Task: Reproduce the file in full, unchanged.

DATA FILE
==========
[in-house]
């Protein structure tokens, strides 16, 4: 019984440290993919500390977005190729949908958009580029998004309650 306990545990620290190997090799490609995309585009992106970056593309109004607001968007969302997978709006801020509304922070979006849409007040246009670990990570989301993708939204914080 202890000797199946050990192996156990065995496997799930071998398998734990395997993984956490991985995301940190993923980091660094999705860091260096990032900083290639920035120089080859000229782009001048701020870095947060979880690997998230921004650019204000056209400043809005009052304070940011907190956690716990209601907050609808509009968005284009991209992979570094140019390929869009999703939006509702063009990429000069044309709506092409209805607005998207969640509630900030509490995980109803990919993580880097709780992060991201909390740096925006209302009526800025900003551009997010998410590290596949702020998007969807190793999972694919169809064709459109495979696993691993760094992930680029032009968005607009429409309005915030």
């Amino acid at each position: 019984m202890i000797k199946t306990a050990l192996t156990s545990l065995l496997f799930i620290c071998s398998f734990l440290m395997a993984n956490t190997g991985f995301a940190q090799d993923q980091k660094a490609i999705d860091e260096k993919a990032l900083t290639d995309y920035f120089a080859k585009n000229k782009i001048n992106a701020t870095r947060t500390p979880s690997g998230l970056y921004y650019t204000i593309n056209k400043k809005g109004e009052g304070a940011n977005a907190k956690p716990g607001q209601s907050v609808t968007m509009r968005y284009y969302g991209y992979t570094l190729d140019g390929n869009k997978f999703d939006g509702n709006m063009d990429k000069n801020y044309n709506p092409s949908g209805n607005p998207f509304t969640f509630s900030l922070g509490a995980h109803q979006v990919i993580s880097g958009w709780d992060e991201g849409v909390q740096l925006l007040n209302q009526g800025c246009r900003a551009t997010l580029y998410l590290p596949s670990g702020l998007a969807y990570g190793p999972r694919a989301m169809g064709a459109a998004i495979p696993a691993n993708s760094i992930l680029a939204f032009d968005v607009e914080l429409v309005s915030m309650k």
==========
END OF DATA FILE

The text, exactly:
[in-house]
């Protein structure tokens, strides 16, 4: 019984440290993919500390977005190729949908958009580029998004309650 306990545990620290190997090799490609995309585009992106970056593309109004607001968007969302997978709006801020509304922070979006849409007040246009670990990570989301993708939204914080 202890000797199946050990192996156990065995496997799930071998398998734990395997993984956490991985995301940190993923980091660094999705860091260096990032900083290639920035120089080859000229782009001048701020870095947060979880690997998230921004650019204000056209400043809005009052304070940011907190956690716990209601907050609808509009968005284009991209992979570094140019390929869009999703939006509702063009990429000069044309709506092409209805607005998207969640509630900030509490995980109803990919993580880097709780992060991201909390740096925006209302009526800025900003551009997010998410590290596949702020998007969807190793999972694919169809064709459109495979696993691993760094992930680029032009968005607009429409309005915030």
């Amino acid at each position: 019984m202890i000797k199946t306990a050990l192996t156990s545990l065995l496997f799930i620290c071998s398998f734990l440290m395997a993984n956490t190997g991985f995301a940190q090799d993923q980091k660094a490609i999705d860091e260096k993919a990032l900083t290639d995309y920035f120089a080859k585009n000229k782009i001048n992106a701020t870095r947060t500390p979880s690997g998230l970056y921004y650019t204000i593309n056209k400043k809005g109004e009052g304070a940011n977005a907190k956690p716990g607001q209601s907050v609808t968007m509009r968005y284009y969302g991209y992979t570094l190729d140019g390929n869009k997978f999703d939006g509702n709006m063009d990429k000069n801020y044309n709506p092409s949908g209805n607005p998207f509304t969640f509630s900030l922070g509490a995980h109803q979006v990919i993580s880097g958009w709780d992060e991201g849409v909390q740096l925006l007040n209302q009526g800025c246009r900003a551009t997010l580029y998410l590290p596949s670990g702020l998007a969807y990570g190793p999972r694919a989301m169809g064709a459109a998004i495979p696993a691993n993708s760094i992930l680029a939204f032009d968005v607009e914080l429409v309005s915030m309650k």